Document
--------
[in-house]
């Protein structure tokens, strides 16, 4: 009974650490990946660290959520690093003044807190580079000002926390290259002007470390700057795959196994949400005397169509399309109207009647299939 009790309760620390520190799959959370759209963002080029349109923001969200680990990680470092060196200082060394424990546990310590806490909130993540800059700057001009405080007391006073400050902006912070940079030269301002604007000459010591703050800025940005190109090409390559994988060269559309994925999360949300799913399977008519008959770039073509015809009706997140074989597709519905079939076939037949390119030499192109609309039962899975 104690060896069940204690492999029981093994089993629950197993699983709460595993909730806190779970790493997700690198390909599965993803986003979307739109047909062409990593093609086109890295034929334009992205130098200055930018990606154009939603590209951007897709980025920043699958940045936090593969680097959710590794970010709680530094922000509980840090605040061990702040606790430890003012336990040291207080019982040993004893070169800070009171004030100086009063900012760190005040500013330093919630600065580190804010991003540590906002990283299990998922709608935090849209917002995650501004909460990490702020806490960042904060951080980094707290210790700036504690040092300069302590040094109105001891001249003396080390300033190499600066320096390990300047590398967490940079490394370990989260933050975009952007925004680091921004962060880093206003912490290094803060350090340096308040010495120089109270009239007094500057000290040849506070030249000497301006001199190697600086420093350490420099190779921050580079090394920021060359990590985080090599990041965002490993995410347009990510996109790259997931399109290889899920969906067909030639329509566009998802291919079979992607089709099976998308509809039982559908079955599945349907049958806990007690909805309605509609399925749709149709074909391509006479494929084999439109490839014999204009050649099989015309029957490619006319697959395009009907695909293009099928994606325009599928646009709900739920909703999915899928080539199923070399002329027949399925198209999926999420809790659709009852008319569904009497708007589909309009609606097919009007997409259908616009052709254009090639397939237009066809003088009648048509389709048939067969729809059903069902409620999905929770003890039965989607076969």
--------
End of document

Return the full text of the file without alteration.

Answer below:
[in-house]
């Protein structure tokens, strides 16, 4: 009974650490990946660290959520690093003044807190580079000002926390290259002007470390700057795959196994949400005397169509399309109207009647299939 009790309760620390520190799959959370759209963002080029349109923001969200680990990680470092060196200082060394424990546990310590806490909130993540800059700057001009405080007391006073400050902006912070940079030269301002604007000459010591703050800025940005190109090409390559994988060269559309994925999360949300799913399977008519008959770039073509015809009706997140074989597709519905079939076939037949390119030499192109609309039962899975 104690060896069940204690492999029981093994089993629950197993699983709460595993909730806190779970790493997700690198390909599965993803986003979307739109047909062409990593093609086109890295034929334009992205130098200055930018990606154009939603590209951007897709980025920043699958940045936090593969680097959710590794970010709680530094922000509980840090605040061990702040606790430890003012336990040291207080019982040993004893070169800070009171004030100086009063900012760190005040500013330093919630600065580190804010991003540590906002990283299990998922709608935090849209917002995650501004909460990490702020806490960042904060951080980094707290210790700036504690040092300069302590040094109105001891001249003396080390300033190499600066320096390990300047590398967490940079490394370990989260933050975009952007925004680091921004962060880093206003912490290094803060350090340096308040010495120089109270009239007094500057000290040849506070030249000497301006001199190697600086420093350490420099190779921050580079090394920021060359990590985080090599990041965002490993995410347009990510996109790259997931399109290889899920969906067909030639329509566009998802291919079979992607089709099976998308509809039982559908079955599945349907049958806990007690909805309605509609399925749709149709074909391509006479494929084999439109490839014999204009050649099989015309029957490619006319697959395009009907695909293009099928994606325009599928646009709900739920909703999915899928080539199923070399002329027949399925198209999926999420809790659709009852008319569904009497708007589909309009609606097919009007997409259908616009052709254009090639397939237009066809003088009648048509389709048939067969729809059903069902409620999905929770003890039965989607076969």